This year, we again signed five members.  Scott, Rich, Myself, Kevin, and Karen.  we raised over $25,000 again, but this year we also accomplished something else.  Over the last few years, Erika’s kidney functions were reduced to less than 5% apiece.  A normal human being can survive on 5% of one, but with PKD it is inevitable that the kidneys will fail.

Team Tampa PKD NYC 2015

Team Tampa PKD – NYC Marathon 2015
(-1 not pictured)

Erika had already been put on the donor list for over a year, but it had yet to pan out, so we added not only raising as much financial assistance for the foundation but finding a donor for Erika as well.

For over a year, Erika has been in pain, not sleeping and basically been in a state of misery.  Scott has recounted this for me numerous times, so when he said that it was time to start thinking about a transplant, I immediately asked him for the details to get tested.  I wanted to help any way I could and if it meant giving up a kidney so be it.

The Bragan’s waited to see if being on the donor list would pan out, but as Erika’s kidney functions continued to deteriorate, family and friends stepped up to be tested as donors.

I was tested as a kidney donor, with the preliminary tests proving positive, meaning I was a match.

However, the secondary tests diagnosed protein in my urine which is common in endurance athletes.  Unfortunately, for the medical staff, it is a risk for kidney stones which have a small probability to clog my ureter and if that was the case now, I would have another kidney to fall back on.  If I donated one, it could be fatal.

I was heartbroken when I found out, but I understood the reasons.

On July 10, my friend and Team Tampa PKD teammate, Rich O’Dea was on a blind date at the Imagine Dragons concert.  While getting to know each other Rich made mention of Team Tampa PKD, the marathon and Erika.  At first, it seemed a nonchalant question when she asked how to get tested, so Rich took as her just being nice, but even after she ended up returning to a long relationship, she still communicated with Rich she wanted to get tested.

Team Tampa PKD, Rich with Jennifer Thomas, PKD Donor

Rich O’Dea & Jen Thomas

Her preliminary tests proved she was a match, and the secondary tests proved she was healthy enough to donate, so on Friday, Oct 23, the Tampa General Hospital Transplant committee approved the living donor kidney transplant from Jennifer Thomas to Erika Bragan, and scheduled the surgery for the 18th of November.

When I found out that Jennifer passed the second round of testing, I was absolutely ecstatic that she would be able to do what I and three other people could not.  I am still absolutely overjoyed that Erika will lead a longer more normal life and Scott, Madison and Spencer will continue to have their wonderful wife and mother.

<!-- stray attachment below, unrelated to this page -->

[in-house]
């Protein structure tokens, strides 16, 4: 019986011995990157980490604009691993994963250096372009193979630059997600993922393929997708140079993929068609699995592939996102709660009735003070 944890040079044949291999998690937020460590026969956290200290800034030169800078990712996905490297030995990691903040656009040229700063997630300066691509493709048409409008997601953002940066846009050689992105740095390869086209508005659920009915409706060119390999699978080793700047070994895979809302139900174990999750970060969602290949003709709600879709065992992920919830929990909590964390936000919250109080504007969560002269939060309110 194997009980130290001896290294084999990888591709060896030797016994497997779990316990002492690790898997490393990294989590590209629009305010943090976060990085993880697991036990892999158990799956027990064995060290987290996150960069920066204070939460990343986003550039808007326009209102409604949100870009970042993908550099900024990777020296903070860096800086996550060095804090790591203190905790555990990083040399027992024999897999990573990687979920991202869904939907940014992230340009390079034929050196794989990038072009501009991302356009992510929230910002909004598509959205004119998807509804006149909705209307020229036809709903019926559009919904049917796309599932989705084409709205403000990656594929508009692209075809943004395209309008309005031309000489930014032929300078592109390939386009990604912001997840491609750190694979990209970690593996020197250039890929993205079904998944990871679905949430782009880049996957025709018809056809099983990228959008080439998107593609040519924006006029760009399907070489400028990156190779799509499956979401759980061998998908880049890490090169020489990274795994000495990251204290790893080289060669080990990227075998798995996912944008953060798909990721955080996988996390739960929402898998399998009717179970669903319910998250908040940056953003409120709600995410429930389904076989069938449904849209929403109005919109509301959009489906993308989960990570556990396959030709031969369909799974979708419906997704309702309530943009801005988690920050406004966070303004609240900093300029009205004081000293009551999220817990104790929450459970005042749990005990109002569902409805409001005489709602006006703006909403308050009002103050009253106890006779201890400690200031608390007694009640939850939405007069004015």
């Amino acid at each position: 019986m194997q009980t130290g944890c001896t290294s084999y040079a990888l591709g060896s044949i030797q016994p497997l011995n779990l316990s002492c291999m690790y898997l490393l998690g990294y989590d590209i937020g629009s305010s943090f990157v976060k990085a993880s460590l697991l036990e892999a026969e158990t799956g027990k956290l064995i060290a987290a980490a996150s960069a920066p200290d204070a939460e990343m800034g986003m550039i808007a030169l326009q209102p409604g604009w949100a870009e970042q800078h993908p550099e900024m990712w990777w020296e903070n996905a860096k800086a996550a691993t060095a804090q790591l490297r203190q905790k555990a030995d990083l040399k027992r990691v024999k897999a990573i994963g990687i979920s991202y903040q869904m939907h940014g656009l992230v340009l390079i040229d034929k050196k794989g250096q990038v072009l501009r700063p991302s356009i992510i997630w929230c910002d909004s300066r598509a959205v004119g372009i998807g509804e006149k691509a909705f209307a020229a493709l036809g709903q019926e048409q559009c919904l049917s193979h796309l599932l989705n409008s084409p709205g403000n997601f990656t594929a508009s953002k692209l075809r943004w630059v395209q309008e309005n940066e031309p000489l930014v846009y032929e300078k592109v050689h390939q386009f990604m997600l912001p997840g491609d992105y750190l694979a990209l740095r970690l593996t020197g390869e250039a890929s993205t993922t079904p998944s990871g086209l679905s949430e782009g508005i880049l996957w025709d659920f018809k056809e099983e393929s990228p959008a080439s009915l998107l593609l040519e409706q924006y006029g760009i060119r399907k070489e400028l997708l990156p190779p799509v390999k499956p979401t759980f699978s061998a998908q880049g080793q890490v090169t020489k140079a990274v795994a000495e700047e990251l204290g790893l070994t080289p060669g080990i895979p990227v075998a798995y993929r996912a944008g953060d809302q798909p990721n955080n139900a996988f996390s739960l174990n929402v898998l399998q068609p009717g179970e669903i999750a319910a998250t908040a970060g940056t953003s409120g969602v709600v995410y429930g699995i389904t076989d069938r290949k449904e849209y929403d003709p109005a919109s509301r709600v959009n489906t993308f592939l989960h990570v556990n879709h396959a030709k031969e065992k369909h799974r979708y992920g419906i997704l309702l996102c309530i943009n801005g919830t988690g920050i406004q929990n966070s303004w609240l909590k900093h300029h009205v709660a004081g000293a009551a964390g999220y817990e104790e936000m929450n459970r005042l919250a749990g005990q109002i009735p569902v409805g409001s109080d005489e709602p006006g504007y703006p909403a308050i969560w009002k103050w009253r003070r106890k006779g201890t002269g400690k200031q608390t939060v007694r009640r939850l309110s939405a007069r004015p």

While in an interview with ABC, Jennifer was asked why should give up her kidney for a total stranger.  Without skipping a beat, or even taking a breath she said, “Why wouldn’t I? The more important question should be, why is it so shocking that I would.”

I happened to be in the room when she was getting interviewed and I just about fell over.  Without trying to sound conceded, or take away any thunder from her, but I felt like Jennifer was someone who actually thought just like me.

Jennifer’s medical bills will be taken care of 100% by the Bragan’s insurance, but the recovery time may cause a little bit of financial hardship.

Of course, Team Tampa PKD is stepping up and hosting an event called Tailgate for a Transplant prior to the Tampa Bay Buccaneers vs New York Giants NFL Football game on November 8th at 1 pm.  (If you would like to help, but cannot make it to the tailgate please click here)

This is my “Why”.

What is your ‘why’?

Carpe Vitam!

9-11 : 11 Years Later

September 11th will always remain a significant event in the history of this country.  The day when Osama Bin Laden dared to bring terrorism to the United States and unfortunately succeeded, at least at that point in time.  Where were you on that day?  I bet everyone I ask that question will remember exactly where they were.  Me?  I was getting ready to go on an interview for a job.

I was just coming out of the shower when the phone rang and it was a neighbor and really good friend of mine, Sue.  She told me that a plan had struck the twin towers and to immediately turn on CNN.  I swear I told her it must be a hoax until I actually did turn on the TV.  I was completely wrecked at the site of the replay of the first plane hitting the tower.  As the camera went back live to grab a shot of the destruction,  the other plane struck the towers.  I was completely floored and I felt like my whole body was over stimulated with anxiety.  Then the worst thing happened, I heard another explosion except this time it was not coming from the television.  It came from a distance outside my condo.  Oh, I didn’t mention that at the time I was living just outside of Washington DC and I had recently separated from the United States Army where I was stationed at the Pentagon.